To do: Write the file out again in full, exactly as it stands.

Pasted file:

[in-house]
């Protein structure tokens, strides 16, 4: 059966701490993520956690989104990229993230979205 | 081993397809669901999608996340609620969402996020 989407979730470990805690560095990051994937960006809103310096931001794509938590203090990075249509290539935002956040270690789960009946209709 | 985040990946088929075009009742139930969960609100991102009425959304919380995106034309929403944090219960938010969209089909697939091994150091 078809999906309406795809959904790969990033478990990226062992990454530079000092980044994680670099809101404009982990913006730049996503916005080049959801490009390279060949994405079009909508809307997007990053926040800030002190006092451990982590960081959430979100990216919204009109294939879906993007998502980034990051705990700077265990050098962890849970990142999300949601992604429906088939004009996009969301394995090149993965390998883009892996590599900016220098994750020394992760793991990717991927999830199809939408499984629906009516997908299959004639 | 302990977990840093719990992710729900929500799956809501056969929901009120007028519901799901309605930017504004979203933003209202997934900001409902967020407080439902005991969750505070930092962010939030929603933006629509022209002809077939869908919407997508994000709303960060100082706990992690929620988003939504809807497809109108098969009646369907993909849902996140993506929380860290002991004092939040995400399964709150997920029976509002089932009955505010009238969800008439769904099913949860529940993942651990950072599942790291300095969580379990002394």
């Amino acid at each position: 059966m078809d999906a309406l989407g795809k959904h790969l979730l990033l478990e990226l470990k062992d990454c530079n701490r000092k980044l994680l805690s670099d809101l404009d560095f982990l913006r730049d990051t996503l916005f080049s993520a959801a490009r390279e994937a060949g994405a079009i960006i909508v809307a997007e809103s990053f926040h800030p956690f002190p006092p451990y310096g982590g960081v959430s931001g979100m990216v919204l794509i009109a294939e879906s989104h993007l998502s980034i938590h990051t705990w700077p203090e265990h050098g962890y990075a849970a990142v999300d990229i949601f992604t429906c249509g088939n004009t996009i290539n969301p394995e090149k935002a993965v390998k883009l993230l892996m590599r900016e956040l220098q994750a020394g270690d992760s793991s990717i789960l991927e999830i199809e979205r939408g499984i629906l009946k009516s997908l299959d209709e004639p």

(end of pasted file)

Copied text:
[in-house]
């Protein structure tokens, strides 16, 4: 059966701490993520956690989104990229993230979205 | 081993397809669901999608996340609620969402996020 989407979730470990805690560095990051994937960006809103310096931001794509938590203090990075249509290539935002956040270690789960009946209709 | 985040990946088929075009009742139930969960609100991102009425959304919380995106034309929403944090219960938010969209089909697939091994150091 078809999906309406795809959904790969990033478990990226062992990454530079000092980044994680670099809101404009982990913006730049996503916005080049959801490009390279060949994405079009909508809307997007990053926040800030002190006092451990982590960081959430979100990216919204009109294939879906993007998502980034990051705990700077265990050098962890849970990142999300949601992604429906088939004009996009969301394995090149993965390998883009892996590599900016220098994750020394992760793991990717991927999830199809939408499984629906009516997908299959004639 | 302990977990840093719990992710729900929500799956809501056969929901009120007028519901799901309605930017504004979203933003209202997934900001409902967020407080439902005991969750505070930092962010939030929603933006629509022209002809077939869908919407997508994000709303960060100082706990992690929620988003939504809807497809109108098969009646369907993909849902996140993506929380860290002991004092939040995400399964709150997920029976509002089932009955505010009238969800008439769904099913949860529940993942651990950072599942790291300095969580379990002394």
């Amino acid at each position: 059966m078809d999906a309406l989407g795809k959904h790969l979730l990033l478990e990226l470990k062992d990454c530079n701490r000092k980044l994680l805690s670099d809101l404009d560095f982990l913006r730049d990051t996503l916005f080049s993520a959801a490009r390279e994937a060949g994405a079009i960006i909508v809307a997007e809103s990053f926040h800030p956690f002190p006092p451990y310096g982590g960081v959430s931001g979100m990216v919204l794509i009109a294939e879906s989104h993007l998502s980034i938590h990051t705990w700077p203090e265990h050098g962890y990075a849970a990142v999300d990229i949601f992604t429906c249509g088939n004009t996009i290539n969301p394995e090149k935002a993965v390998k883009l993230l892996m590599r900016e956040l220098q994750a020394g270690d992760s793991s990717i789960l991927e999830i199809e979205r939408g499984i629906l009946k009516s997908l299959d209709e004639p």